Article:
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- Aug 2011
I recently read My James, the story of James Bulger, as told by his father. I guess that due to my being an American, and only a child myself at the time of the crime, I had never really heard much about it until I saw it mentioned somewhere recently. It's just one of the saddest fucking things I've ever heard. I'm 31 years old. I'm not prone to fits of emotion, especially for strangers. I've cried twice in my entire adult life (Having to put down a family pet of 18 years, and holding my mom's hand as she passed from cancer). This fucking got to me. Not even the book itself, but just what happened to that poor boy. The part that probably got me the most, was when it mentioned that many people recalled seeing the boy being led around by his killers, with a bump on his head and crying, but they all assumed he was just their little brother and didn't intervene. Thinking of how scared and confused he must've been makes me sick to my stomach. I've got a 13mo old son, and these past few days, when I'm playing with him, or holding him while he sleeps, I've been unable to stop thinking about James. My wife has even noticed these past few days that I am quicker to volunteer to get up and hold our son if he is having trouble sleeping at night. If you're a father to a young child, this book will really make you appreciate what you have."What were we talking about? Pegasuses, pegasii, that's horses with wings. This motherf*cker got a sword that talks to him. Motherf*cker live in places that don't exist, it comes with a map. My God."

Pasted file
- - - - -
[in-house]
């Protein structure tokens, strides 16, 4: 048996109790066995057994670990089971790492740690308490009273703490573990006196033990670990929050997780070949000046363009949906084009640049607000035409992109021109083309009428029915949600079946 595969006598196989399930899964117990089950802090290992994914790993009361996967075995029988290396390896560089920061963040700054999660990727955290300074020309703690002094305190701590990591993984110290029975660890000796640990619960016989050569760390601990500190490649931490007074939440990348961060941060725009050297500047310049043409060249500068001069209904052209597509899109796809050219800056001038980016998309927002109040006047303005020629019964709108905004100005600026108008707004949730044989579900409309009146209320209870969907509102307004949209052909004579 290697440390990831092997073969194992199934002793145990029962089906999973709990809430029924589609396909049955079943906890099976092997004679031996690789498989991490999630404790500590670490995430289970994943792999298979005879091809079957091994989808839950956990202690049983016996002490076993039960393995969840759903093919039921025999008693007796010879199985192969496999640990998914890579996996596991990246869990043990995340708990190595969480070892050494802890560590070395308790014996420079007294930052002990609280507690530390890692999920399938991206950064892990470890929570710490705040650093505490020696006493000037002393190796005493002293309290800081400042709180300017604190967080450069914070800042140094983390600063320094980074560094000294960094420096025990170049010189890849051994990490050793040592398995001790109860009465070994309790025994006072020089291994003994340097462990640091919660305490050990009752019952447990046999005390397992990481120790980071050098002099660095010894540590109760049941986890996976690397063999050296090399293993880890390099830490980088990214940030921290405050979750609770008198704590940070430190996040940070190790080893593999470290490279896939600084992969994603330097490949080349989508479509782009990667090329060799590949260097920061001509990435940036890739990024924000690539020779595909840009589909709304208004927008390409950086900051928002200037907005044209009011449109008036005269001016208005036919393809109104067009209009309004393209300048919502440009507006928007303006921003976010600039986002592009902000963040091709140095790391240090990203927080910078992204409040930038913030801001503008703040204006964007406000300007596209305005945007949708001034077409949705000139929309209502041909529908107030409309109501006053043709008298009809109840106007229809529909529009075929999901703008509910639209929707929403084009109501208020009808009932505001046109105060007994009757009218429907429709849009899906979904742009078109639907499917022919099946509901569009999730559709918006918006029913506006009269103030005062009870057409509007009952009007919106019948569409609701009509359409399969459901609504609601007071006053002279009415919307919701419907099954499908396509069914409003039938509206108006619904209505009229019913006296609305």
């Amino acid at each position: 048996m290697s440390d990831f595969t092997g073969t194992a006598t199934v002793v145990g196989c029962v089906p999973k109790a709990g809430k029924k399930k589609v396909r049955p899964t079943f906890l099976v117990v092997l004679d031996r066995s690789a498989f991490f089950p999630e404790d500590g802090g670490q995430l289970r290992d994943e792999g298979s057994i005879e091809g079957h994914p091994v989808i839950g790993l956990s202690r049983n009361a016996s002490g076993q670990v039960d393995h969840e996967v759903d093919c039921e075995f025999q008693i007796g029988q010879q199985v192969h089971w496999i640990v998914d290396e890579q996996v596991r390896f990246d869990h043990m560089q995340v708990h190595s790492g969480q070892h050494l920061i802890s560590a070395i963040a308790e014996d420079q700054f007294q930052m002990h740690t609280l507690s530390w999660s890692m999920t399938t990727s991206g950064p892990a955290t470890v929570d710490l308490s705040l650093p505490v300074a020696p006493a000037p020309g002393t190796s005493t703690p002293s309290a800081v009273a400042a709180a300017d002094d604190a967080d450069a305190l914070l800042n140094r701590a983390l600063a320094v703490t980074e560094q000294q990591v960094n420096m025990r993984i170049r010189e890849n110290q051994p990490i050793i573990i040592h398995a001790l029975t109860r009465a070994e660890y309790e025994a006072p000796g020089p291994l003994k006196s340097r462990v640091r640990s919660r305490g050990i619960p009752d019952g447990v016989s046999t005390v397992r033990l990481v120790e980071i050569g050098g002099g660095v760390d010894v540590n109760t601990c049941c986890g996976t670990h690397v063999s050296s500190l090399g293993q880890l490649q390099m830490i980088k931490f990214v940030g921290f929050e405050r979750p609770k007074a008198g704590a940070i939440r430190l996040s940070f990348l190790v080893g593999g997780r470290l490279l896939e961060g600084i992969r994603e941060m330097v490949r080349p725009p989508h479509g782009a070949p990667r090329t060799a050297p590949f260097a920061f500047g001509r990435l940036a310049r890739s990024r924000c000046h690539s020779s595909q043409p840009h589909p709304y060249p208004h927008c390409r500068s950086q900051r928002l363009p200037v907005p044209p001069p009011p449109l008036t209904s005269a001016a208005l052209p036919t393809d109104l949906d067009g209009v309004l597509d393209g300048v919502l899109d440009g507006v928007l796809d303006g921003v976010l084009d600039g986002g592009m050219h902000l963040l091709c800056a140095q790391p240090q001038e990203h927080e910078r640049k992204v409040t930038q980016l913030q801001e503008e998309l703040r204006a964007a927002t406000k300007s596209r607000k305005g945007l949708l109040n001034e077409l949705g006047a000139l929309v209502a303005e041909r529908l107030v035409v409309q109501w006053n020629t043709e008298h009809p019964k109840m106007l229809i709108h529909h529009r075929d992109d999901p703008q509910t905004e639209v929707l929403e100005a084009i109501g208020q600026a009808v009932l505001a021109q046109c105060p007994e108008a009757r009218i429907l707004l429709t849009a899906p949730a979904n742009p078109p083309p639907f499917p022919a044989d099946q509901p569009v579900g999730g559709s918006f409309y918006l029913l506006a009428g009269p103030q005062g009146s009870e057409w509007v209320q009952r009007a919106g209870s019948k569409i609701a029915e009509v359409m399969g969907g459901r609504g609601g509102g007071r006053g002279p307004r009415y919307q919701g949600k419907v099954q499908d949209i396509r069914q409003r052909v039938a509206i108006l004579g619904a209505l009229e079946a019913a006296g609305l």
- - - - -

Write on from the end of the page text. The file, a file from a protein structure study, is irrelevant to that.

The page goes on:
19-04-2014, 05:43 AM #2036
Revisiting the Chronicles of Prydain, by Lloyd Alexander, which I first read around age 9 (best guess), has been a guilty pleasure. They're written for a young audience, light reading without the depth of Tolkien or likewise, but are rich with wisdom. The plotting is simple, and protagonist Taran is frequently saved by deux ex machina, but he grows and matures with the series as it progresses, winning over the reader and ultimately earning his place. The charming Welsh-myth inspired setting is a solid foundation, and the brisk pacing makes for a snappy tour. The Foundling is a companion book of prequel tales, but it isn't essential IMHO. It can't compare, for example, to the excellent Tales of Beedle The Bard that expands on the Harry Potter series.